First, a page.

Thoughts on pattern types and subtyping

Recently, there has been a lot of discussion about some form of "pattern types" or "value-restricted types": types that are just like a base type, but restricted to a narrower set of values. I've been thinking about this for a while, and there are some important subtleties to consider, relating to subtyping.

Introduction

@oli-obk's post is a good introduction to this feature. The basic idea is that you take a type, say i32, you take a pattern that matches on that type, say 1..3, and you get a new type, "i32 that matches the pattern 1..3" (heneceforth i32 in 1..3). This allows you to enforce or declare extra invariants at compile-time, without having to manually declare a wrapper struct like the NonZero* types.

Coercion or subtyping?

The big question is, should pattern types use coercion or subtyping? E.g., should 2_i32 coerce to an i32 in 1..3, or should it already be one? Subtyping is far more powerful:

  • Allows seamlessly retrofitting current APIs to return pattern types, with no breaking changes.
  • Allows pattern types to implement all the traits of their supertype.

However, subtyping implies variance, and variance is complicated. The following sections all assume that pattern types will use subtyping, and explore the implications.

Variance of pattern types

The variance rules for pattern types should be the same as those for lifetimes. Namely, if i32 in 1..3 is a subtype of i32 (henceforth denoted (i32 in 1..3) <: i32), that implies:

  • &(i32 in 1..3) <: &i32
  • fn(i32) <: fn(i32 in 1..3)
  • No relationship (invariance) between &mut i32 and &mut (i32 in 1..3)

This is because a pattern type is strictly more useful than its base type, just like a longer-lived type is more useful than a shorter-lived one.

Niches and record layout

One of the major features that pattern types bring is safe niches. A "niche" is a bit-pattern the Rust compiler knows a type can't hold, allowing it to do layout optimizations. For example, Option<NonZeroUsize> is the same size as a usize. Rust knows the NonZeroUsize can't be 0, so it uses an all-0 value to represent None.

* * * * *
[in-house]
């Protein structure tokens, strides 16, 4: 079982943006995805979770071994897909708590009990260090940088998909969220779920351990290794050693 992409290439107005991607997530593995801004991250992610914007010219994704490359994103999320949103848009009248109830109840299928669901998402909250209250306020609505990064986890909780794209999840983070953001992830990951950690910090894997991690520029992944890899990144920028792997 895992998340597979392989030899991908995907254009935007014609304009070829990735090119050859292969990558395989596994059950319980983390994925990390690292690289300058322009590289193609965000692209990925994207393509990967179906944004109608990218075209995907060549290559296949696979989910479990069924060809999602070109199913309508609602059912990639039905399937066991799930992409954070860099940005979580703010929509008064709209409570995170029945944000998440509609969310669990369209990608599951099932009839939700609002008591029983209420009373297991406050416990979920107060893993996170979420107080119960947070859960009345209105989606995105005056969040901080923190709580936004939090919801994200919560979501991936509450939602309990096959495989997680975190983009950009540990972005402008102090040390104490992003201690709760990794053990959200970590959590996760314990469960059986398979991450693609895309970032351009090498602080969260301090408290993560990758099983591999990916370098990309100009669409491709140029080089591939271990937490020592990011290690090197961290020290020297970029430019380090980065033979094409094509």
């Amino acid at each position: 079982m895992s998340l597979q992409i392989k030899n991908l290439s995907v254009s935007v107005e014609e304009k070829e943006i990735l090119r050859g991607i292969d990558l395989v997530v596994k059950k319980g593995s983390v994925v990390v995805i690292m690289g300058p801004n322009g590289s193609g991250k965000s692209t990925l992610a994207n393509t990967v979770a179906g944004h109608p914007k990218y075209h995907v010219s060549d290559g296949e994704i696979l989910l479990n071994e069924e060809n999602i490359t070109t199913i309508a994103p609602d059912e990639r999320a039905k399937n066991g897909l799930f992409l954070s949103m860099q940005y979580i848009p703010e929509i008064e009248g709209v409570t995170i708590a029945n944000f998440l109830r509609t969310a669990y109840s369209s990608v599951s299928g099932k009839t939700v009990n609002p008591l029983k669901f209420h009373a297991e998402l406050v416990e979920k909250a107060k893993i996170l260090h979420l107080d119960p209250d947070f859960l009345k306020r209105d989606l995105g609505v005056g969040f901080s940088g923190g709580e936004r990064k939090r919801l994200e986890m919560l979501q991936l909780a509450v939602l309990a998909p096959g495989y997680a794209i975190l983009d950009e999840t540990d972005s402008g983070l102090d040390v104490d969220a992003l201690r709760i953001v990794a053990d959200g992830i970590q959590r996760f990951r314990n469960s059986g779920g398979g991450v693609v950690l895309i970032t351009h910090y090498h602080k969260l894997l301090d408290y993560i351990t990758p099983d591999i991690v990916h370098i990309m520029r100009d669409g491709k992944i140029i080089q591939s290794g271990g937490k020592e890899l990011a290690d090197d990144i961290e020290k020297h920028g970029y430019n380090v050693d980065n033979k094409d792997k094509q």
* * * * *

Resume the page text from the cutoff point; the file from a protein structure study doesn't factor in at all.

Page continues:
struct Wrapper(usize in 1..);

In the above, Wrapper can have a niche. Option<Wrapper> can use the same layout optimization as Option<NonZeroUsize>, for the same reasons. But Option<usize in 1..> cannot do this optimization. This is because (usize in 1..) <: usize, and Option is covariant (for<T, U <: T> Option<U> <: Option<T>), so Option<usize in 1..> <: Option<usize>. Therefore, Option<usize in 1..> and Option<usize> must have the same layout.

In conclusion, if pattern types are based on subtyping, wrapper types like NonZeroUsize will still be needed to get layout optimizations, but those wrappers will become implementable in safe library code.

Trait parameters

(i32 in 1..3) <: i32, so i32 in 1..3 implements all of i32's traits (EDIT: not). i32: Eq, therefore (i32 in 1..3): Eq. So far, so good.

Until you realize that (i32 in 1..3): Eq implies (i32 in 1..3): PartialEq<i32 in 1..3>. But there is no impl PartialEq<i32 in 1..3> for (i32 in 1..3) anywhere in the source code! And trait type parameters are invariant.

I'm not sure how best to solve this conundrum. Perhaps explicit variance annotations could help?

Never pattern types

One possibility is to have pattern types that have no values: i32 in !. These would be subtypes of their base type, and of every other pattern type for that base type, but would also freely coerce to and from the never type ! (this would not be a subtyping coercion). This might help more dead code typecheck.

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This sounds awesome! One question I have is around runtime semantics: is the idea that VRTs can only be constructed from within matches? Or is the SAT solver able to understand things like if (value != 0) { value <: usize != 0 }?

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I think to start, Rust wouldn't support that kind of type narrowing. With subtyping, it can always be added later, in a backward-compatible way.

Makes sense. :+1:

(I don't really like supertype <: subtype, as that feels backwards to me; supertype is "larger" than subtype.)

I quite like "pattern types" as the way to express this functionality.

I think it would be a reasonable enough choice (though kind of a cop-out one) to say that it is not possible to implement traits on refined Pattern Types. IOW, you still only have the unrefined type for the purpose of any trait implementations and using refinement types in generics always collapses the type to the unrefined type unless the only generic bounds are Sized or lifetimes.

TBQH I don't really like this solution, but it is a potentially valid one. It essentially says that if you want to use the Pattern Type refinement as a full type, you should define a newtype and give it a name; that the refinement is in fact purely a type system fiction[1] for convenience and you still just have the unrefined type plus a bit of metadata allowing you to elide some unreachable arms.

Not about variance

Suggestion: the root way to refine to a pattern type should probably be by pattern matching providing type refinement, i.e.

fn takes(_: i32 in 1..3) {}

fn example(x: i32) {
    match x {
        val @ 1..3 => takes(val),
        _ => {}
    }
}

This is imho a fairly straightforward refinement of pattern @ bindings, in that the resulting type is now a Pattern Type restricted to the pattern it was bound to. A nice property of refinement types is that because they can transparently be used in place of the unrefined type (assuming variance works out), it's (modulo variance) always fair game for the compiler to refine more accurately.

More involved refinement could of course thus be added later, such as in-place refinement without needing rebinding and using ==/!= for StructuralEq type refinement.